From the perspective of computer science in general and telecommunications in particular, data integrity refers to the wholeness or completeness of data during operations involving transfer, storage and retrieval. It also refers to the preservation of data so that whatever process in undergoes through, it will still remain to be what it has been intended for. In other words, data integrity is the assurance that data will always be correct, consistent and accessible.
Data which is stored in the database could be interpreted as meaningless until used. When an application needs to use data, it needs to access it so data needs to travel from the storage to some place for processing. Data is said to have integrity if as it travels, it remains faithful to the source it comes from.
Think of a furniture, say, a chair. You can a move a chair from place to another, and you will soon discover that at some point in its movement something will get broken.
Today data traveling and getting broken is frequent and inevitable circumstance. In fact, with today’s internet protocols, data will be broken into packets. The point with data integrity is that when data breaks, it can be recovered.
There are many ways wherein data integrity can be compromised. Human error in data entry is one of the top causes. Another could be the instability of communications medium when transmitting data. Software applications having bug and viruses could also compromise data integrity. Also, hardware malfunctions such disk crashes is a cause of compromised data integrity.
In relational databases which are key technologies behind data warehouses, data integrity is focused on the correctness, validity and accuracy of data within the database. One of the most common types of database integrity is the referential integrity. This type of data integrity involves prevention of errors in the relationship between a foreign key and primary key. An example problem would be an orphan child record that is missing its parent record which was deleted and the keys in the relation were not properly defined.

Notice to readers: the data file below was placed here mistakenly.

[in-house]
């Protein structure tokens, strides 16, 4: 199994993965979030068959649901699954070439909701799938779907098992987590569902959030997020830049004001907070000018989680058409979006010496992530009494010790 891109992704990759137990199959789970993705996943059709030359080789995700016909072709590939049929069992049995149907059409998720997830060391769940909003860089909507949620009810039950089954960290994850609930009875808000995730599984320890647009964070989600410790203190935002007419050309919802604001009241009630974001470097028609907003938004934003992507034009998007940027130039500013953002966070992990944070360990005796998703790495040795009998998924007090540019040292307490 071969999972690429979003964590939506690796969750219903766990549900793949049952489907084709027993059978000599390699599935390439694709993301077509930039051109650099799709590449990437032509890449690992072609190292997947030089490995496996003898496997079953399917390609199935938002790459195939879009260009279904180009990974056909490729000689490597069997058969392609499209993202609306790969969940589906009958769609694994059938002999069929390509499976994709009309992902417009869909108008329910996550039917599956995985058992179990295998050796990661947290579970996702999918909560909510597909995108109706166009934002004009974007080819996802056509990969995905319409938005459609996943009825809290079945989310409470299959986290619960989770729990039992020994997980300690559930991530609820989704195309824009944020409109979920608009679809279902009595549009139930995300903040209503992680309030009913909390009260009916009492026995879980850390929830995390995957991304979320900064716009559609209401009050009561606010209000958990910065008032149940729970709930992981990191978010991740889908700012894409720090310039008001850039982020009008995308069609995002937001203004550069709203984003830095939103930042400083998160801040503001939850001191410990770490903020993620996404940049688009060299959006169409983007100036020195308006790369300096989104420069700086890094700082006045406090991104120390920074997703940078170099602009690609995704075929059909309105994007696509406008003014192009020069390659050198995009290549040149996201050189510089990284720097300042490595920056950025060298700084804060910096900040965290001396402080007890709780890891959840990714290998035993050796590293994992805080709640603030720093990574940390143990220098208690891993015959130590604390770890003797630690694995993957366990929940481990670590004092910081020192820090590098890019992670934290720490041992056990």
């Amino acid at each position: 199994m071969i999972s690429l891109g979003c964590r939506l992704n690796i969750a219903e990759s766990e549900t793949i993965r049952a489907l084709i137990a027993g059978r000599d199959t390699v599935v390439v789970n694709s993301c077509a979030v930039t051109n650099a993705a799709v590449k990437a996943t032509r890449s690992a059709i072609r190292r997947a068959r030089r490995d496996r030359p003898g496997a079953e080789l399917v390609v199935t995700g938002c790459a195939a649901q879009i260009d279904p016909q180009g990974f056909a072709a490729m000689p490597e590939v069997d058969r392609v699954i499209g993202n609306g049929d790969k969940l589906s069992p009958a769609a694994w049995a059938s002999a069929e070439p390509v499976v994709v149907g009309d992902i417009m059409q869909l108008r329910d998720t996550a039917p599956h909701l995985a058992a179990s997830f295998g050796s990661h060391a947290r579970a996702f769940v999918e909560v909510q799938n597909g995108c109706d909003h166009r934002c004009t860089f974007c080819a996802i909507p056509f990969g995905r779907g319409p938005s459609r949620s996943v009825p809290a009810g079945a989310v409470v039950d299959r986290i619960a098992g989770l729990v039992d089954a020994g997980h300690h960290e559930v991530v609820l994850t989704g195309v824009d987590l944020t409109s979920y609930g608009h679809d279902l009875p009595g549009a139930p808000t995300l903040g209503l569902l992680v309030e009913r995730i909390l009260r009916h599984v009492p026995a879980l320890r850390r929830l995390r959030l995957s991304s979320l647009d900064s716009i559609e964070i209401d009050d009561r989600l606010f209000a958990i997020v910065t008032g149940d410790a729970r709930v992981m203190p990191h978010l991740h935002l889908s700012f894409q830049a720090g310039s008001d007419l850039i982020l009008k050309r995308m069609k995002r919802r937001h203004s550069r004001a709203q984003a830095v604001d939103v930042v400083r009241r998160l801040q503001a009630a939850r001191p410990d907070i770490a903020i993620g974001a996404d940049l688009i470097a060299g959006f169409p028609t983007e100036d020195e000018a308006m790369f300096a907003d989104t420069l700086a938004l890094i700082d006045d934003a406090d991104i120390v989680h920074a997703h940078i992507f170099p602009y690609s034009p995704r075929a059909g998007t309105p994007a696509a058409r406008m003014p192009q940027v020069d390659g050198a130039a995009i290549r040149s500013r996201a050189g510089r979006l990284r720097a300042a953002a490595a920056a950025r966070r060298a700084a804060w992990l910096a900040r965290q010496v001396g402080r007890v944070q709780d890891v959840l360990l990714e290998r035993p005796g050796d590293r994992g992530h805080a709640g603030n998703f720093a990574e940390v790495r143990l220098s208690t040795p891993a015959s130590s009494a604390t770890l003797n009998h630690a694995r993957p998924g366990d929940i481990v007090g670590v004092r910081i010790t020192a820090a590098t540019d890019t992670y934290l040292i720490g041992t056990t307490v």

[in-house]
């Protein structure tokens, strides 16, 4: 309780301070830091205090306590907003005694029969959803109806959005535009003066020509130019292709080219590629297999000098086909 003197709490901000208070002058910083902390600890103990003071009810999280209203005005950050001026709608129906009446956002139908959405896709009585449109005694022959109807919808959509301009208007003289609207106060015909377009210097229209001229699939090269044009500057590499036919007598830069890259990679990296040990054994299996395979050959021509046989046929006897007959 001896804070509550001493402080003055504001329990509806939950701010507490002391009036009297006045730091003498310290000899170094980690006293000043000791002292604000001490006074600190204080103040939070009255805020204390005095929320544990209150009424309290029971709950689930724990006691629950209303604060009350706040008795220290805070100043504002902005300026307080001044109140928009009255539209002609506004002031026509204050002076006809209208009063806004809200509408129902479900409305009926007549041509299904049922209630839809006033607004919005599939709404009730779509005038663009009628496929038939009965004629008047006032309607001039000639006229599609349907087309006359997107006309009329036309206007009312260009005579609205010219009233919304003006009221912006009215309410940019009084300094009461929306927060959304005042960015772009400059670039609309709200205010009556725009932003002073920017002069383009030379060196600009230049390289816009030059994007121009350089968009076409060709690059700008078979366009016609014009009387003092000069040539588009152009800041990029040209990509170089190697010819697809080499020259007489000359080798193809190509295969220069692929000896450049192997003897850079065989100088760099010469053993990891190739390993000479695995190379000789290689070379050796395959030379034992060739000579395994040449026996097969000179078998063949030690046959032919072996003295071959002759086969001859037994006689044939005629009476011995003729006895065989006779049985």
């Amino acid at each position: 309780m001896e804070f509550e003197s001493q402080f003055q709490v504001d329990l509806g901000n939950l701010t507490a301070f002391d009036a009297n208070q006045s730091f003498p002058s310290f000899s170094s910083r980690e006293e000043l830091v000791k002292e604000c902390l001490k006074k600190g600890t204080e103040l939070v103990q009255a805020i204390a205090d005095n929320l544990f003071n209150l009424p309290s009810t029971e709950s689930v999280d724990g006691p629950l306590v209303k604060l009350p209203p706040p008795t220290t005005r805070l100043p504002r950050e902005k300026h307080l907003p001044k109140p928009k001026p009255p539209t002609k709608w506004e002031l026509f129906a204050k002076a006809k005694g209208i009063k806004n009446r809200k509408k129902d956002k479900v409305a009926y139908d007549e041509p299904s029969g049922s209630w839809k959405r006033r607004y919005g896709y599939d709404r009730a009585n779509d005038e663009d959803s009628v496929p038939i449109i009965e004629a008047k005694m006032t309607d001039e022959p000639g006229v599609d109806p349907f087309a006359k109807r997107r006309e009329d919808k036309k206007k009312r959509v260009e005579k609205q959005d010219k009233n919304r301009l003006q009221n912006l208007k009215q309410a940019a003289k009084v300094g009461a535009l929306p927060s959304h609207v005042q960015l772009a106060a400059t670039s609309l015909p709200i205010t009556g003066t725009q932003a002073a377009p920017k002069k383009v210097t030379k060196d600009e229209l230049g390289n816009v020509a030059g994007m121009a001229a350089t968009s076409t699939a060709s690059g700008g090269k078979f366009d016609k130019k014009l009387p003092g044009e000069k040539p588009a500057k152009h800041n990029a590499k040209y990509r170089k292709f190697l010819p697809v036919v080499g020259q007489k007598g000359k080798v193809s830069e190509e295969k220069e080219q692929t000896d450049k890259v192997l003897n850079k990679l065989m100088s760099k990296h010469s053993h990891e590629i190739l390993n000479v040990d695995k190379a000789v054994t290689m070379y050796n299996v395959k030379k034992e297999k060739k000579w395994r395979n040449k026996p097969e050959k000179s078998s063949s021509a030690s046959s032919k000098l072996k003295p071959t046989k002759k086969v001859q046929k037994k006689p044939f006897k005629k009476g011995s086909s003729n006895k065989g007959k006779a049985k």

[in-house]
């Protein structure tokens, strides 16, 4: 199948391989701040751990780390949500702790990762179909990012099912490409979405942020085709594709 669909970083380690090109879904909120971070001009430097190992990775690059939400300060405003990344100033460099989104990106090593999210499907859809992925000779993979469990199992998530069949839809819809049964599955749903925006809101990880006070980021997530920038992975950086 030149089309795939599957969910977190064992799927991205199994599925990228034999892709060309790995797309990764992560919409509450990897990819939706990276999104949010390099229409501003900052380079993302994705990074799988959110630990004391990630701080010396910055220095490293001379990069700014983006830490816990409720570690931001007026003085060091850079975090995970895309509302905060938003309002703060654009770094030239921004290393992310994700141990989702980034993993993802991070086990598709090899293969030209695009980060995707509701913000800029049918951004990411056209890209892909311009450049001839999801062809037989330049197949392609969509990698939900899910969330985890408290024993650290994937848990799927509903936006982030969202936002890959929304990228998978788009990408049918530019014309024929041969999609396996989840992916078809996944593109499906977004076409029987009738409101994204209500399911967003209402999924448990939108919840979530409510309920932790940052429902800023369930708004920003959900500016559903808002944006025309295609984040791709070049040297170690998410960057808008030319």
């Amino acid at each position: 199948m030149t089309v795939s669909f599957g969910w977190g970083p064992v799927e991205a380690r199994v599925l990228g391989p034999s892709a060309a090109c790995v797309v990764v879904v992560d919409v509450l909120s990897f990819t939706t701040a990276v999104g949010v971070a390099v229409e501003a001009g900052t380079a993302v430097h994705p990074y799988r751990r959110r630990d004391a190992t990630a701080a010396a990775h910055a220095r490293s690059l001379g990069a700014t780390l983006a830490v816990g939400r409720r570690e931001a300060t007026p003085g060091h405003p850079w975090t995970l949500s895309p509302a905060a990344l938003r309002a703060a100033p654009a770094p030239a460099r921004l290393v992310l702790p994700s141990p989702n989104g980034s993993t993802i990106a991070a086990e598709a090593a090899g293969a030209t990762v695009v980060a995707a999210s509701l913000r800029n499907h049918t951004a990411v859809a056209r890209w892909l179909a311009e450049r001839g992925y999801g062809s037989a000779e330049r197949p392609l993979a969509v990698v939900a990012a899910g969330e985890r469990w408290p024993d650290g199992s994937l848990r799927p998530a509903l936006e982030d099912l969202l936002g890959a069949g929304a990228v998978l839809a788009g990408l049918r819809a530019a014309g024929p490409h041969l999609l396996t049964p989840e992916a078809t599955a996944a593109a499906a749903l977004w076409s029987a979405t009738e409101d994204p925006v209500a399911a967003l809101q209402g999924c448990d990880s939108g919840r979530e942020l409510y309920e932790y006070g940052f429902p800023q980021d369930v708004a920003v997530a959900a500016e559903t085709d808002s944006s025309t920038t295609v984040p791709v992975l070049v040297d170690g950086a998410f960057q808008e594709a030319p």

Data integrity in relational database can be achieved by having careful database planning and design. A database designer or developer should use integrity constraints in order to enforce all business rules that are closely associated with the database. This can ensure that end users cannot enter invalid information or data consumers can alter data without the right privileges. And when someone with the appropriate privileges deletes or alters data, relationships through keys can be maintained so no record can be left orphaned.
To ensure that data integrity, most of today’s high power relational database management system applications now offer server enforced data integrity. Many RDBMS professionals prefer that the RDBMS will be the ultimate authority when it comes to accepting and rejecting data into or from the database. These professionals acknowledge the fact that RDBMS could be more precise in decision making related to databases.
In general sense, threats to data integrity can be minimized by having regular data backups, controlling access of data by defining roles and privileges and installing security tools, designing user interfaces that can warn or prevent invalid input, and using error detection and correction tools necessary in data transmission.